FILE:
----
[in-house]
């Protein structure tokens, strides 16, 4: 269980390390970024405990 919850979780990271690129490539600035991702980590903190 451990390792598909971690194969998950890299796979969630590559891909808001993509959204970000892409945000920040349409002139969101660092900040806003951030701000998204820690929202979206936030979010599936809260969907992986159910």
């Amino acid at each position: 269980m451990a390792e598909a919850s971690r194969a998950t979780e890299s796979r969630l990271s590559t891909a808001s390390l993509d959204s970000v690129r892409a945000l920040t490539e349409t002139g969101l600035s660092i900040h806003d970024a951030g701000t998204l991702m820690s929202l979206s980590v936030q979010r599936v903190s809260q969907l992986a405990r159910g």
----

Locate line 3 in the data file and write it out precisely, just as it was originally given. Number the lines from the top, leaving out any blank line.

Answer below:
């Amino acid at each position: 269980m451990a390792e598909a919850s971690r194969a998950t979780e890299s796979r969630l990271s590559t891909a808001s390390l993509d959204s970000v690129r892409a945000l920040t490539e349409t002139g969101l600035s660092i900040h806003d970024a951030g701000t998204l991702m820690s929202l979206s980590v936030q979010r599936v903190s809260q969907l992986a405990r159910g």